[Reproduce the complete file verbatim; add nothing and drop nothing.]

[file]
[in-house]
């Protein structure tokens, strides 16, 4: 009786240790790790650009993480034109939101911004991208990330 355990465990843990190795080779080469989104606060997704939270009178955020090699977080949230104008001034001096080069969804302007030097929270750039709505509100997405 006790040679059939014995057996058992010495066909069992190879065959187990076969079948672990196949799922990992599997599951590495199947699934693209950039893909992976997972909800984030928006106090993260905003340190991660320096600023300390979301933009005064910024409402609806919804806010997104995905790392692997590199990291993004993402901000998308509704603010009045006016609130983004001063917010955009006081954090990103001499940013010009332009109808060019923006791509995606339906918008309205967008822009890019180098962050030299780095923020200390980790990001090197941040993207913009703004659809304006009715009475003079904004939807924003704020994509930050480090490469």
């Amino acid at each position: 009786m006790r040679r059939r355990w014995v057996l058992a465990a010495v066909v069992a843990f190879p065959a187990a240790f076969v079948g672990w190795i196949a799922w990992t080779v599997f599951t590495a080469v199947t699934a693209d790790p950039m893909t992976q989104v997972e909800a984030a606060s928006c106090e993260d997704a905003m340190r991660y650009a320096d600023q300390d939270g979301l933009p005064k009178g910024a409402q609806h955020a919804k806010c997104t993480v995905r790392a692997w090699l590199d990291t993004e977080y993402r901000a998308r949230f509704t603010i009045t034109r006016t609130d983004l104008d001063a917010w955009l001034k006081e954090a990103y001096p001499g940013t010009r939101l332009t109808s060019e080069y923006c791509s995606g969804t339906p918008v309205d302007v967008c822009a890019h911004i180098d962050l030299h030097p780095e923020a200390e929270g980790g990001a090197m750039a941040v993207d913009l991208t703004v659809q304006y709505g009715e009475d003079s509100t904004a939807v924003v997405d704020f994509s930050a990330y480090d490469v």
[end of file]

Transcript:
[in-house]
């Protein structure tokens, strides 16, 4: 009786240790790790650009993480034109939101911004991208990330 355990465990843990190795080779080469989104606060997704939270009178955020090699977080949230104008001034001096080069969804302007030097929270750039709505509100997405 006790040679059939014995057996058992010495066909069992190879065959187990076969079948672990196949799922990992599997599951590495199947699934693209950039893909992976997972909800984030928006106090993260905003340190991660320096600023300390979301933009005064910024409402609806919804806010997104995905790392692997590199990291993004993402901000998308509704603010009045006016609130983004001063917010955009006081954090990103001499940013010009332009109808060019923006791509995606339906918008309205967008822009890019180098962050030299780095923020200390980790990001090197941040993207913009703004659809304006009715009475003079904004939807924003704020994509930050480090490469």
């Amino acid at each position: 009786m006790r040679r059939r355990w014995v057996l058992a465990a010495v066909v069992a843990f190879p065959a187990a240790f076969v079948g672990w190795i196949a799922w990992t080779v599997f599951t590495a080469v199947t699934a693209d790790p950039m893909t992976q989104v997972e909800a984030a606060s928006c106090e993260d997704a905003m340190r991660y650009a320096d600023q300390d939270g979301l933009p005064k009178g910024a409402q609806h955020a919804k806010c997104t993480v995905r790392a692997w090699l590199d990291t993004e977080y993402r901000a998308r949230f509704t603010i009045t034109r006016t609130d983004l104008d001063a917010w955009l001034k006081e954090a990103y001096p001499g940013t010009r939101l332009t109808s060019e080069y923006c791509s995606g969804t339906p918008v309205d302007v967008c822009a890019h911004i180098d962050l030299h030097p780095e923020a200390e929270g980790g990001a090197m750039a941040v993207d913009l991208t703004v659809q304006y709505g009715e009475d003079s509100t904004a939807v924003v997405d704020f994509s930050a990330y480090d490469v």